In Bunia, the town’s population has swelled from 6,000 to 120,000 people. Most have left everything—crops, possessions, their families—to escape the ongoing massacres in the bush. Through a network of local human rights organizations, I arrange to meet with a handful of survivors. One Sunday morning, over a hundred people show up to tell their stories.
One of them, Vivienne Nyamutale, 30, says that she spent 75 days captive with the Lendu fighters in the bush. “I was taken as the fourth wife of the fetish chief, Chief Abele.” On five separate occasions before the Lendu fighters attacked a Hema village, Vivienne says, Hema men were brought before the crowd, cooked, and eaten by the fighters. Vivienne is Hema. She survived captivity only by swearing that she was Alur, the most common tribe in this part of Congo. Finally, after one massacre, she ran into the night and escaped. Vivienne is one of a handful of women who tell me about rape camps farther along the Fataki road where we found the two dead men.
Later, I visit a camp for displaced people and meet Chantal Tsesi, 24. We sit in the camp’s office to talk. On the floor, a 2-week-old baby cries. The baby’s parents have been killed; she was left at the camp by a neighbor who grabbed the infant while fleeing the massacre.
Draping a green batik cloth over her left shoulder, Chantal says that at 5 in the morning on Aug. 27, 2002, she woke to gunfire in the gold-mining town of Mabanga-Gélé. She was alone with her 6-year-old son, Claude, as men armed with machetes entered her house. “Today we are going to cut off your arm so you can’t prepare mandro [traditional beer]” they said to her. She tells me, “They cut off my arm and took it outside where they had made a fire. They cooked it, while they were drinking our mandro, and ate it with the rest of the beans and rice.” Claude had escaped into the bush with relatives. Then, she says flatly, “They told me they were going to find my husband and eat his heart.”
After the attack, Chantal spent three months in the Drodro Hospital, where, later, the patients were killed bed by bed. Then her husband abandoned her because she can no longer work. In the village, Chantal’s mother, Eliza Dz’da, lived with another daughter, Georgette, and Georgette’s four children. That August morning, Eliza says, she heard Lendu women ululating as the fighters entered the village to attack. Georgette and Eliza’s grandchildren tried to escape. All of them, Eliza says, were caught and killed. “We had a shed made of leaves, and they tore it down to build the fire. They took our leftover food and cooked pieces of Georgette and the children,” she tells me.
Both Eliza and Chantal say they’re not interested in vengeance. “God says that if someone does something bad to you, you must forgive him,” Chantal says. “That’s why I think it’s possible for this war to end. May God forgive them all because they didn’t know what they were doing.” Eliza says, “I’ve always lived with the Lendu, because they’ve always worked for us. When they came to work on the farm, they ate with us, and at the end of the day, we gave them money.”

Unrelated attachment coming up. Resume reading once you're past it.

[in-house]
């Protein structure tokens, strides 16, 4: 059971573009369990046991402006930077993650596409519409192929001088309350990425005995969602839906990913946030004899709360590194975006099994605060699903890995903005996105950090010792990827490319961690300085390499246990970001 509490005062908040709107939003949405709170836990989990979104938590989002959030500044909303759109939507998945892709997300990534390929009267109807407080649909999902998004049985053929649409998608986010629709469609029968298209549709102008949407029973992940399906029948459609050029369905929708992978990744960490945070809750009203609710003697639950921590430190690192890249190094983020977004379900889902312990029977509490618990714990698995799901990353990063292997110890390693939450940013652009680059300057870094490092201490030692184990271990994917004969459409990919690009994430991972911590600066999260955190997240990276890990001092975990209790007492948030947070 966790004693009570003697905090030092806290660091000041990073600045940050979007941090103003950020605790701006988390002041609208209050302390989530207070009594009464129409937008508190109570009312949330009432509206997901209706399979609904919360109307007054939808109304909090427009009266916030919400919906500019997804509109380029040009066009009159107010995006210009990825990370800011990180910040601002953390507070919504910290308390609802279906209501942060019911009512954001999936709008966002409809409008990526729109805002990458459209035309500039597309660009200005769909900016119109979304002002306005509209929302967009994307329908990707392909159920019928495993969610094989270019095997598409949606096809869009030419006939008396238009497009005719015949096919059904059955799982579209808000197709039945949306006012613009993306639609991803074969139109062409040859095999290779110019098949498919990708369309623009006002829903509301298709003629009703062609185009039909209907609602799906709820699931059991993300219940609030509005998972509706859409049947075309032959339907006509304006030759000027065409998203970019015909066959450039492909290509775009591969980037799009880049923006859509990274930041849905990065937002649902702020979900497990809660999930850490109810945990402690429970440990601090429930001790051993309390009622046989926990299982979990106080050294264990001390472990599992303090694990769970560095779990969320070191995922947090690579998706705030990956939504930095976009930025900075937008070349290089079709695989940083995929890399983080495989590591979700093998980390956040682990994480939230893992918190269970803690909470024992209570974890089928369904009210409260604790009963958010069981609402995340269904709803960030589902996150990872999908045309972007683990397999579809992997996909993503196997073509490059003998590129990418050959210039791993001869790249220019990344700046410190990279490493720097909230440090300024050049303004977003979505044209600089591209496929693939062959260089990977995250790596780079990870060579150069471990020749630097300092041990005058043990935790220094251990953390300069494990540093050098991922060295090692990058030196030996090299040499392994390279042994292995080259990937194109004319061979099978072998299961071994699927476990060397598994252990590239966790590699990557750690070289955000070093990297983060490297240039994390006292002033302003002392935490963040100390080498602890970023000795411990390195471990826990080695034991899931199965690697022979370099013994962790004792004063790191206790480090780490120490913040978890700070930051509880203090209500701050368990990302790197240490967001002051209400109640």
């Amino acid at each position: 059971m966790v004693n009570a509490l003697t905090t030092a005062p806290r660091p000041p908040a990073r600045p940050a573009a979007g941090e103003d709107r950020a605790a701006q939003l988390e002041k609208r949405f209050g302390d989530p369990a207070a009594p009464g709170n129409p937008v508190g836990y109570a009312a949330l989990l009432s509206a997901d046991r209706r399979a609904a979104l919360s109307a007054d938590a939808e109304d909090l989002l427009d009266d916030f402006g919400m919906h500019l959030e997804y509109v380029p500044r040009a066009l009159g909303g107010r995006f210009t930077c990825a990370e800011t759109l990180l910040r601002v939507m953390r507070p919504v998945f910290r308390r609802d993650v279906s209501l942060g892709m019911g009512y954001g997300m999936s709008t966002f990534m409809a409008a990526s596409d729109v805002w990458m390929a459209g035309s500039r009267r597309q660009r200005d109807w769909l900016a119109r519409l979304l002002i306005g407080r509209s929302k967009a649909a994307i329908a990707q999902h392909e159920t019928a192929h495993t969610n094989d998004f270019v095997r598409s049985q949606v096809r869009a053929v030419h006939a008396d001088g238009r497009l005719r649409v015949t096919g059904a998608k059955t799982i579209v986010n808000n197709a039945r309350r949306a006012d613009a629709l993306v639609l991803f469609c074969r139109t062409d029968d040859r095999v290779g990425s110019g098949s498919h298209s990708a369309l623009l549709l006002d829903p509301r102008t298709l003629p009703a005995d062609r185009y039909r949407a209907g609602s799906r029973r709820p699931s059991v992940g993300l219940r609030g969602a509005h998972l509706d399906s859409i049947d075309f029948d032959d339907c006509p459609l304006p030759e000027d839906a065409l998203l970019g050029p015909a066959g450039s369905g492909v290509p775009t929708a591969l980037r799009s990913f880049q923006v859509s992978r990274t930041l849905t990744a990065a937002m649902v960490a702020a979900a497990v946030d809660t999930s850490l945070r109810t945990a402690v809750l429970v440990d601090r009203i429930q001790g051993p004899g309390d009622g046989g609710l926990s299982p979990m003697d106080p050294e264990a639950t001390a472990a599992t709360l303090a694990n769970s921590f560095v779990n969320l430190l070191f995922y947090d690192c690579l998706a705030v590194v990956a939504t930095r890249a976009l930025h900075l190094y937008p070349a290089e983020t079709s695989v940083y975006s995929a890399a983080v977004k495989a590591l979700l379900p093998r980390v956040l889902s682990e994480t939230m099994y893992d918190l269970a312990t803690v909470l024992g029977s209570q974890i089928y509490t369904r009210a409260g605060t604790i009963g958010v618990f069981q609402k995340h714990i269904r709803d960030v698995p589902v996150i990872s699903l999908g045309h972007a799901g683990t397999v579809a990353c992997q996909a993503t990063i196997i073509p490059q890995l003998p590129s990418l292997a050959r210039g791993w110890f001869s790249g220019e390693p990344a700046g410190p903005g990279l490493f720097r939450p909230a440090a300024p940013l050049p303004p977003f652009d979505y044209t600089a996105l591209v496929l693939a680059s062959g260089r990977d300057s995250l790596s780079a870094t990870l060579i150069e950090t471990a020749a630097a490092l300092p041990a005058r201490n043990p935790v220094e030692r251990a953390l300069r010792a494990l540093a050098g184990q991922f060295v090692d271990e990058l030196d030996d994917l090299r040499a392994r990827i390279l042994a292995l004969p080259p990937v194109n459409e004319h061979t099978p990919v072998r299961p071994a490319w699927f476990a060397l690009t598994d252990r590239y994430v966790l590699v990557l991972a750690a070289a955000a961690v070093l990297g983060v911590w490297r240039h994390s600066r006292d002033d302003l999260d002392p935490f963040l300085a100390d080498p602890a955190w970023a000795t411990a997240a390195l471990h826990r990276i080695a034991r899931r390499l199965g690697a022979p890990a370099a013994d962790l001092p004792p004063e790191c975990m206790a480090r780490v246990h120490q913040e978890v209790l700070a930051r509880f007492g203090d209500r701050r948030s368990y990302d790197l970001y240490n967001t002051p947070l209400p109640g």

At a distance, their desire to forgive seems inexplicable. Up close, amid the deep fatigue of the war, it’s easier to understand. Still the idea of forgiveness and the reality remain extremely different.
“If the Lendu had wanted to live here with us in the camp, I would have no problem with it,” Eliza says, when I ask why she has chosen to live in this IDP camp. This camp is controversial, because it is—in international aid speak—”mono-ethnic,” mostly ethnic Hema. This can be dangerous. During the 1994 Rwandan genocide, aid went straight to Hutu extremists, who took over Congolese refugee camps. Now, having learned their lesson, aid groups are wary of ethnic self-segregation.
To learn more about the camp I go to see the smartest woman in town, Petronille Vaweka, president of the Special Assembly of Ituri. Although she too has heard rumors about the camp, she doesn’t doubt the women’s stories. Our talk turns to cannibalism. “You can’t hide it, the Lendu kill,” she says. “So do the Hema, but they kill in secret. Now in this war, with drugs, they cook people and eat them like fish. No one can lie—both sides have eaten each other.”
In the Democratic Republic of Congo, cannibalism has a complex history, involving a lot of rumor and imperialist myth. Interestingly enough, during colonial times, it was the whites who were believed to be cannibals. “The whites were thought to turn their captives’ flesh into salt meat, their brains into cheese, and their blood into the red wine Europeans drank,” Adam Hochschild writes in King Leopold’s Ghost. Belgian priests, mining officials, colonial authorities—all were thought to have a taste for Congolese flesh. In Luise White’s book Speaking with Vampires,one interviewee tells White that the colonialists “never managed to eat all the flesh so they saved the rest in tins, like corned beef.” In the context of Congo’s copper mines, the tales make practical sense. Since the rapacious white man consumed everything else he came across, he would hardly refrain from eating African flesh.
Now, in a conflict over land, gold, and oil, cannibalism as a crime of war seems to have entered the 21st century. No doubt, elements of both myth and magic both play a role in contemporary accounts. In essence, rumors of cannibalism do much the same thing as the act itself: They terrify. That terror becomes its own form of psychological warfare—a tactic to consume the enemy’s power.